Fennesz's music is simply so much better when he unleashes a full-out drone attack, as opposed to being cute and poppy with wistful melodies and introspective acoustic guitar plucking. Tracks like "Glide" and "Black Sea" unfurl slowly over several minutes, piling up noise and always making sure to maintain texture's grip on melody. Perhaps all the collaborations he's been involved with since the release of "Venice" have revived Fennesz's yen for drone and abstraction because there's a real "returning to his roots" feel to this album, almost back to the rougher edges of the "Field Recordings 1995-2002" material.
Kanye West, as everybody surely knows, has not only completely departed from his sonic norm but is challenging charts worldwide with some of the most personal and introspective hit songs in pop music history. I love the fact that this is not a hip hop album -- rather, it is a Kanye West album and nobody is trying to pretend differently. Rhythms (4/4 beats, electro-pop beats) and melodic leads (rave-y synths, Autotune-a-go-go) that were completely foreign to R&B music just a few years ago are now used with such regularity that it truly feels like the genre(s) can credibly incorporate nearly any sound or style and mold it into a hit song. The boundaries are disappearing, and "808s and Heartbreak" is a big nail in the coffin of R&B uniformity. We've come a long way since the days of dueling divas trying to out-scream each other over Boyz II Men's simplistic, cookie cutter, and endlessly recycled beats.
"808s and Heartbreak" is Kanye's "This is Hardcore", his post-everything "life is bullshit" record. I thought that the second single, "Heartless", was caustic enough, but then I heard "Robocop", which ends with his mind evaporating into the world of painful flashbacks, coolly spewing random insults and snippets of dialogue ("haha that was your first good one in a while") over the cheery tones of a string quartet playing a near-variation of "Eleanor Rigby". It's unsettling stuff, but makes for utterly fascinating listening. With lead (anti)-single "Love Lockdown", West has made his very own "Tusk", by following up a string of huge hits with a song that's difficult to love thanks to a sparse vocal melody and nary a backbeat with the exception of occasional stretches of frantic, thumping percussion.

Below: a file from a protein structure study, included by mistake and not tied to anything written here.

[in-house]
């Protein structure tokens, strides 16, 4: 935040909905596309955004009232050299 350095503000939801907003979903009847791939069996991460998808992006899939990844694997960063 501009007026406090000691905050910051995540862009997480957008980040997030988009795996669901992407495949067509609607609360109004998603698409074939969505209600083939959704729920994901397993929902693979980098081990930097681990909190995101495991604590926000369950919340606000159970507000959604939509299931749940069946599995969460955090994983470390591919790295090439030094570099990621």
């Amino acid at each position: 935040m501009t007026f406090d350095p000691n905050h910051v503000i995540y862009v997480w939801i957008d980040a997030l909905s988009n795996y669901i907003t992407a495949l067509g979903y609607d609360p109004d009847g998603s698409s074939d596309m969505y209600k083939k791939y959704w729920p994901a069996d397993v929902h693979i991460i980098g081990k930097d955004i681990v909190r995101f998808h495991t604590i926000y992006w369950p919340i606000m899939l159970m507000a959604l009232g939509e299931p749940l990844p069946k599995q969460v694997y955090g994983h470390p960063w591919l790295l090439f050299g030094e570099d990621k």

It's a Kanye West production, so of course, all this sounds fantastic even if its unfamiliar territory for him. I wouldn't wish his personal troubles on anybody, but his reactions to it all -- caustic robotic ranting over chunky electo-pop -- along with the musical quality of the results, makes for one of the most compelling narratives in pop this decade.